In the timely work, “The European Identity: A Faltering Project” by Jurgen Habermas, we find four principal concepts: Transnational authority, transnational public spheres, a European identity and normativity shaping the book together and yet each of them existing in conceptual isolation.
The need for different kinds of international organizations is the guiding light of the book. The weaknesses of nation states in an increasingly interdependent world society account for the growing need of another kind of world order. The roles of Human Rights in this new order as well as identity are paid tribute to: the sovereign national states that lost much of their autonomous decision making power are operating almost like structures which exclusively implement human rights within their national borders. It is at this point that public spheres come to play and a relation between public spheres and supranational institutions emerge. Habermas claims that the need for a transnational authority can only be attained by the empowerment of transnational public spheres. However, in our time, it is the nation states which are holding the national public spheres trapped within themselves. The main challenge in attaining a transnational public society is the lack of responsiveness of national public spheres to one another.
A similarity can be drawn between national identities and national public spheres. It is of utmost importance to bear in mind that nation-states and national identities also have gone through historical processes which constructed new collective identities during the 19th century. Nonetheless, creation and empowerment of a transnational public sphere is not similar to the possession of historical memories and the historical processes that the nation states have gone through. This is the point where the work of Habermas shines at its best: it is not the creation of public spheres but the transformation of them which needs to be aimed at. What would prove to be fruitful is rendering existing national public spheres more responsive to one another, with the influence of media which goes beyond “infotainment” (from an Adorno and Horkheimer, “Dialectic of Enligthenment” point of view) and offers substantial commentaries that would prove to be the strongest tool along the way. Transformation of national public spheres needs to be accompanied by a transformation of the power of nation-states along a cosmopolitan path rather than undermining their zone of influence.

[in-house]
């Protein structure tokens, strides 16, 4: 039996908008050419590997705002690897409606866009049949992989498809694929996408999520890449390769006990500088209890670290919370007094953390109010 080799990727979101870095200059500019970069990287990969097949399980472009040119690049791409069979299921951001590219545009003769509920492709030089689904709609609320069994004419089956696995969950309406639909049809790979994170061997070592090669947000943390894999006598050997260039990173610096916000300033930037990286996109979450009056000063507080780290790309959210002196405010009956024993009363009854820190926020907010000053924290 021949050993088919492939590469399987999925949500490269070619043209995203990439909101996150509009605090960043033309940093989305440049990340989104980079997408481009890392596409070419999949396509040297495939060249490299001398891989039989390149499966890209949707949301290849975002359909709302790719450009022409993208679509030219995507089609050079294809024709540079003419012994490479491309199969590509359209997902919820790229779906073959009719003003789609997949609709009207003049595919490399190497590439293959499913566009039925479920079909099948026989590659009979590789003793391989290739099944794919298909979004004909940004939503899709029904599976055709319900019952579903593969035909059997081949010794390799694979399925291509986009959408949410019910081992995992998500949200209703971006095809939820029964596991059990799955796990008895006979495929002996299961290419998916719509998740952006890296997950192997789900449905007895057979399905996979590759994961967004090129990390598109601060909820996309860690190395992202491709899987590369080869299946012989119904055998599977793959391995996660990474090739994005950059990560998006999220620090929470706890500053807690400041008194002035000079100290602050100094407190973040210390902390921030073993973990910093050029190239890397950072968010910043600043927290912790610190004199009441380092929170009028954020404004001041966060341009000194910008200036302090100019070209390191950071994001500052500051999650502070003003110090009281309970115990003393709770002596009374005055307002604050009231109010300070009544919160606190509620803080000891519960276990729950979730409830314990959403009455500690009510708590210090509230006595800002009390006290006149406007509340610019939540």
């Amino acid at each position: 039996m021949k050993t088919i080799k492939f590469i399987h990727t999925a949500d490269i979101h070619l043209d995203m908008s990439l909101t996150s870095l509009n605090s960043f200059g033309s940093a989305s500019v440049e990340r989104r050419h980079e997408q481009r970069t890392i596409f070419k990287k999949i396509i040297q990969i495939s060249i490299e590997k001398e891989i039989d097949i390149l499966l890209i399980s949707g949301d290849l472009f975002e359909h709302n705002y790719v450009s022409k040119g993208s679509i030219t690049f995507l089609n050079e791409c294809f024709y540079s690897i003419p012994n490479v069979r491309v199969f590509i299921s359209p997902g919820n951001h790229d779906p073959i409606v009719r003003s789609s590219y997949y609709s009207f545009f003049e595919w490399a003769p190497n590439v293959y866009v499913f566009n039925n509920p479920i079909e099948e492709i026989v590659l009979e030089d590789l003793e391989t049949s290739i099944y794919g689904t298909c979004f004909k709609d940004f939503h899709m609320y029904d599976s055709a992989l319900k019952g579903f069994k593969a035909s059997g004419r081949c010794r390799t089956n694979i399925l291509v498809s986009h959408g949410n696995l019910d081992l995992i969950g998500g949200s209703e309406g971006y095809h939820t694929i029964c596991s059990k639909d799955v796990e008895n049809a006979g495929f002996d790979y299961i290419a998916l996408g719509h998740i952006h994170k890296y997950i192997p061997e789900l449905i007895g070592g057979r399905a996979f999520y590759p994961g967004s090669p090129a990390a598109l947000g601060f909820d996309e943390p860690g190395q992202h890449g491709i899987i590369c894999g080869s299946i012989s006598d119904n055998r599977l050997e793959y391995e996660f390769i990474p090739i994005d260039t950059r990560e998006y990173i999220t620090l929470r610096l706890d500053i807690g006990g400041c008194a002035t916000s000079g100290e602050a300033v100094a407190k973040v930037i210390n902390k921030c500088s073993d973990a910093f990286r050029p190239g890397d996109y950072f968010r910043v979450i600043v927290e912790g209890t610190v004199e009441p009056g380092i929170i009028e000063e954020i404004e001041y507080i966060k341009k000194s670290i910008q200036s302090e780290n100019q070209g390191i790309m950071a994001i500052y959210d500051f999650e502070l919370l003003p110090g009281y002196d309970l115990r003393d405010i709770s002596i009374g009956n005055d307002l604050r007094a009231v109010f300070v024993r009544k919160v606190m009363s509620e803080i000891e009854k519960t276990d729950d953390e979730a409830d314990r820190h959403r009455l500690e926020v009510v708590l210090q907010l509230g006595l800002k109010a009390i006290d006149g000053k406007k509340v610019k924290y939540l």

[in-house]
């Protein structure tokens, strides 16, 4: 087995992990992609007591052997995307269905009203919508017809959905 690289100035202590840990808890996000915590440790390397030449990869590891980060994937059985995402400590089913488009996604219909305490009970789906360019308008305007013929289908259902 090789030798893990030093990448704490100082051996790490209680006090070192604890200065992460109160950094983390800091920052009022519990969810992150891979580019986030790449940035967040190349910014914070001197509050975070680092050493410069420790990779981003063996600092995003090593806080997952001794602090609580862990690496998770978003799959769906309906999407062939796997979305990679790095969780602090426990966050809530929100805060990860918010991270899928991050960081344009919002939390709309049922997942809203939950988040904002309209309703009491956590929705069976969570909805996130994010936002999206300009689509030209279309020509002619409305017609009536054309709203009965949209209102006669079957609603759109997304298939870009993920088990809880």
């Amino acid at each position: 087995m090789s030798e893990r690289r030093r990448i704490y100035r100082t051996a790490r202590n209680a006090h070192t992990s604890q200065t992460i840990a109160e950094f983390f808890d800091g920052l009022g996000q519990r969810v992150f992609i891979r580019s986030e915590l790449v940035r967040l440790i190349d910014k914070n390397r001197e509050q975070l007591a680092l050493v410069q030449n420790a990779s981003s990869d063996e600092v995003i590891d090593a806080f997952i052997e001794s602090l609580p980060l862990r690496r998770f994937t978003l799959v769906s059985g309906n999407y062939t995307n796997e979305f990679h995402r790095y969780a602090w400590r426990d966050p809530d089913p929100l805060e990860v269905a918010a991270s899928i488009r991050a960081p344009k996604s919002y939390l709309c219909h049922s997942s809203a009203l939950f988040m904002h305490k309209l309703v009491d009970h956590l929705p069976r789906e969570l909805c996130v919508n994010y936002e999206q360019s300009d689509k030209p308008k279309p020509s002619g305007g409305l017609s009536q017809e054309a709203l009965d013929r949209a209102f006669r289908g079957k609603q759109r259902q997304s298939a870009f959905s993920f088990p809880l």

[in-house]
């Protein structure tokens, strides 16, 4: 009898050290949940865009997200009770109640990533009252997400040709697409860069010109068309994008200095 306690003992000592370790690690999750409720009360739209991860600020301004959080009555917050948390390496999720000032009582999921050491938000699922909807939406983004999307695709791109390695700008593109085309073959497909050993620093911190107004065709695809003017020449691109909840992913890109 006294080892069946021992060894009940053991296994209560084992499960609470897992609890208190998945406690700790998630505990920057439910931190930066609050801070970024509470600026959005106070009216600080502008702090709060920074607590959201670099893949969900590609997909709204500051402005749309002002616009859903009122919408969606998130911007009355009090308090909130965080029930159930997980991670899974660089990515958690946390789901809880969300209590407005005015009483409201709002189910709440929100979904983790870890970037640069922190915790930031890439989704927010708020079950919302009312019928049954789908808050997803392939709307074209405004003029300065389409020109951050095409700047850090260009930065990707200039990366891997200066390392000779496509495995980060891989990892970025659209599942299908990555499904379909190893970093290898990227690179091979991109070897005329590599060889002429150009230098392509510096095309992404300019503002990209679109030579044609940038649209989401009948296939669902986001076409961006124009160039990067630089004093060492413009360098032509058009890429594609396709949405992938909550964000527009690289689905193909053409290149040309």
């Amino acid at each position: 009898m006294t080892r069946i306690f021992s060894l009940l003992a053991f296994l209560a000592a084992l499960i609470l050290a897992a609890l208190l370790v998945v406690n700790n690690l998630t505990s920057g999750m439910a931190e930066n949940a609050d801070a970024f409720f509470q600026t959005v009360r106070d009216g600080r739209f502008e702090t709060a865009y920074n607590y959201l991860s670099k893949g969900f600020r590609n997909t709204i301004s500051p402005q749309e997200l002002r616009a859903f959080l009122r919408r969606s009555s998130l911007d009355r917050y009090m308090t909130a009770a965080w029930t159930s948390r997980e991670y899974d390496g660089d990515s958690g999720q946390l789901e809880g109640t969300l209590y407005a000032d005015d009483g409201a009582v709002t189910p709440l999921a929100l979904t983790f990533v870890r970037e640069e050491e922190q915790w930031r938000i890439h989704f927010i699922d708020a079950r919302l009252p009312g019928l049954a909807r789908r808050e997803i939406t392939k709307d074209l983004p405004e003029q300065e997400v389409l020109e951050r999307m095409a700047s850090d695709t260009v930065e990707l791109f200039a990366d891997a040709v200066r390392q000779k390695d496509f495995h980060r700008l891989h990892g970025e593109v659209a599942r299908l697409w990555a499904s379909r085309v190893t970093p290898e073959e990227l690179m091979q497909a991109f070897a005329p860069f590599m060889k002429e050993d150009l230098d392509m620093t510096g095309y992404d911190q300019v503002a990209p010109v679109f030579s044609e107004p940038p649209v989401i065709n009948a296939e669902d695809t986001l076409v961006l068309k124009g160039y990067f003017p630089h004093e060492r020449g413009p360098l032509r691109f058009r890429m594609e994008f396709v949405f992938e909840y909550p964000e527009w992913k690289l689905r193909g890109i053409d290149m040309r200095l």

The pathway pointed out to seems a difficult one with very many obligations rather than a natural one which flows easily. This is why we find normativity and idealism and arguments defending these two concepts in the book. Habermas stands firmly on the optimistic spectrum and defends his optimism with a theoretical claim: “The cynical recognition of an unjust world does not point out to a lack of knowledge, but to a corruption of the will”.
Another relation between two seemingly distinct concepts that emerges from the book is that between social theory and legal theory. This growing relationship is raised by discussing legal concepts such as the role of international treaties as basis of legitimation for governance beyond borders. “Which one can embrace which, legal theorist the sociologist or the sociologist the legal theorist?” Habermas asks. Regardless of the answer, the importance of contemplating the two ideas not in isolation but as strongly related concepts seems to be one of the most important conclusions that can be drawn from this new book. The harmonious picture presented in the book shows the symbiotic relationship between theory and practice; theories discussed are firmly grounded in the world, and ideals which may be charged with normativity are always supported by concrete examples. “Social Sciences and Philosophy have drifted further apart than the founders of critical theory could have ever imagined” Habermas states in the Preface. “Europe: The Faltering Project” is a good example to explain why behavioural political science should regret digressing from theory.